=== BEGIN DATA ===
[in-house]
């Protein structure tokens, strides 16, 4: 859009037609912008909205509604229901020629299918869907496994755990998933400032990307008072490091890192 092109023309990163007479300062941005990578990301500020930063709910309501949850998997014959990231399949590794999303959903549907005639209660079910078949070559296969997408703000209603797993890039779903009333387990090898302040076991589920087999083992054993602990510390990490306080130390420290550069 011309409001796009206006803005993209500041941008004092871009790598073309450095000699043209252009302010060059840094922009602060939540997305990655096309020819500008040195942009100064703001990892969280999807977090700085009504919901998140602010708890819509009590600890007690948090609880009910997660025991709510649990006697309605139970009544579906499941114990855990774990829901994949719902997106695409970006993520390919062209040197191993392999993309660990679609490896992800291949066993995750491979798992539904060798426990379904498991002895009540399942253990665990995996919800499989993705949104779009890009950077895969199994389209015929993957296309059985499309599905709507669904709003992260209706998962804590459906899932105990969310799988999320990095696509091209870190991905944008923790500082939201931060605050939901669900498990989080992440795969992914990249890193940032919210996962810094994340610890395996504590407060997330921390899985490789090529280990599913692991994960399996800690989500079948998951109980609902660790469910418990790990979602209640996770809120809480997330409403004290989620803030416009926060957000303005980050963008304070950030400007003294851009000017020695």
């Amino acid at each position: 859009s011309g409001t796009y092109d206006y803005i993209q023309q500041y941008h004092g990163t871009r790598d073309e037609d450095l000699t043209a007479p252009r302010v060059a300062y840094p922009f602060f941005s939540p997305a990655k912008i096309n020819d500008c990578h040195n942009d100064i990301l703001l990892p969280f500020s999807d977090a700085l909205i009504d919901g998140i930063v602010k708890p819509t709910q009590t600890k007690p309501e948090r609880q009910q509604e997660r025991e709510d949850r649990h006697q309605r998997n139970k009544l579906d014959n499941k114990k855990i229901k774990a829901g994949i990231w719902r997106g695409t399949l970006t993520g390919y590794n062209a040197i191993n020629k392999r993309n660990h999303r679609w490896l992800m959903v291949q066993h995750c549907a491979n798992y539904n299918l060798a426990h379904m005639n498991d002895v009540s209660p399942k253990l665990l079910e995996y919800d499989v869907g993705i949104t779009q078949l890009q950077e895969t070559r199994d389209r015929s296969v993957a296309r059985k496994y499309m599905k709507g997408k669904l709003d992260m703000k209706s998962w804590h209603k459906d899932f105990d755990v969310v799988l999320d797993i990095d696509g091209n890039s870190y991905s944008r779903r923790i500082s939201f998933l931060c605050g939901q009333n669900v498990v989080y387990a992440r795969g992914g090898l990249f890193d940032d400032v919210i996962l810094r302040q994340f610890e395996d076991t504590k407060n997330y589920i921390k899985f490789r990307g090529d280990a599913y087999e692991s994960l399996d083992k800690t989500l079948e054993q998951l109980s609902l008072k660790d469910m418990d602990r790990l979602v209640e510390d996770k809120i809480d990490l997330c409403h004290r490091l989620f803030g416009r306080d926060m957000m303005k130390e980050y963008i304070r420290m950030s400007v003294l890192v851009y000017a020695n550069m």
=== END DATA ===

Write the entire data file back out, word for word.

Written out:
[in-house]
């Protein structure tokens, strides 16, 4: 859009037609912008909205509604229901020629299918869907496994755990998933400032990307008072490091890192 092109023309990163007479300062941005990578990301500020930063709910309501949850998997014959990231399949590794999303959903549907005639209660079910078949070559296969997408703000209603797993890039779903009333387990090898302040076991589920087999083992054993602990510390990490306080130390420290550069 011309409001796009206006803005993209500041941008004092871009790598073309450095000699043209252009302010060059840094922009602060939540997305990655096309020819500008040195942009100064703001990892969280999807977090700085009504919901998140602010708890819509009590600890007690948090609880009910997660025991709510649990006697309605139970009544579906499941114990855990774990829901994949719902997106695409970006993520390919062209040197191993392999993309660990679609490896992800291949066993995750491979798992539904060798426990379904498991002895009540399942253990665990995996919800499989993705949104779009890009950077895969199994389209015929993957296309059985499309599905709507669904709003992260209706998962804590459906899932105990969310799988999320990095696509091209870190991905944008923790500082939201931060605050939901669900498990989080992440795969992914990249890193940032919210996962810094994340610890395996504590407060997330921390899985490789090529280990599913692991994960399996800690989500079948998951109980609902660790469910418990790990979602209640996770809120809480997330409403004290989620803030416009926060957000303005980050963008304070950030400007003294851009000017020695």
């Amino acid at each position: 859009s011309g409001t796009y092109d206006y803005i993209q023309q500041y941008h004092g990163t871009r790598d073309e037609d450095l000699t043209a007479p252009r302010v060059a300062y840094p922009f602060f941005s939540p997305a990655k912008i096309n020819d500008c990578h040195n942009d100064i990301l703001l990892p969280f500020s999807d977090a700085l909205i009504d919901g998140i930063v602010k708890p819509t709910q009590t600890k007690p309501e948090r609880q009910q509604e997660r025991e709510d949850r649990h006697q309605r998997n139970k009544l579906d014959n499941k114990k855990i229901k774990a829901g994949i990231w719902r997106g695409t399949l970006t993520g390919y590794n062209a040197i191993n020629k392999r993309n660990h999303r679609w490896l992800m959903v291949q066993h995750c549907a491979n798992y539904n299918l060798a426990h379904m005639n498991d002895v009540s209660p399942k253990l665990l079910e995996y919800d499989v869907g993705i949104t779009q078949l890009q950077e895969t070559r199994d389209r015929s296969v993957a296309r059985k496994y499309m599905k709507g997408k669904l709003d992260m703000k209706s998962w804590h209603k459906d899932f105990d755990v969310v799988l999320d797993i990095d696509g091209n890039s870190y991905s944008r779903r923790i500082s939201f998933l931060c605050g939901q009333n669900v498990v989080y387990a992440r795969g992914g090898l990249f890193d940032d400032v919210i996962l810094r302040q994340f610890e395996d076991t504590k407060n997330y589920i921390k899985f490789r990307g090529d280990a599913y087999e692991s994960l399996d083992k800690t989500l079948e054993q998951l109980s609902l008072k660790d469910m418990d602990r790990l979602v209640e510390d996770k809120i809480d990490l997330c409403h004290r490091l989620f803030g416009r306080d926060m957000m303005k130390e980050y963008i304070r420290m950030s400007v003294l890192v851009y000017a020695n550069m």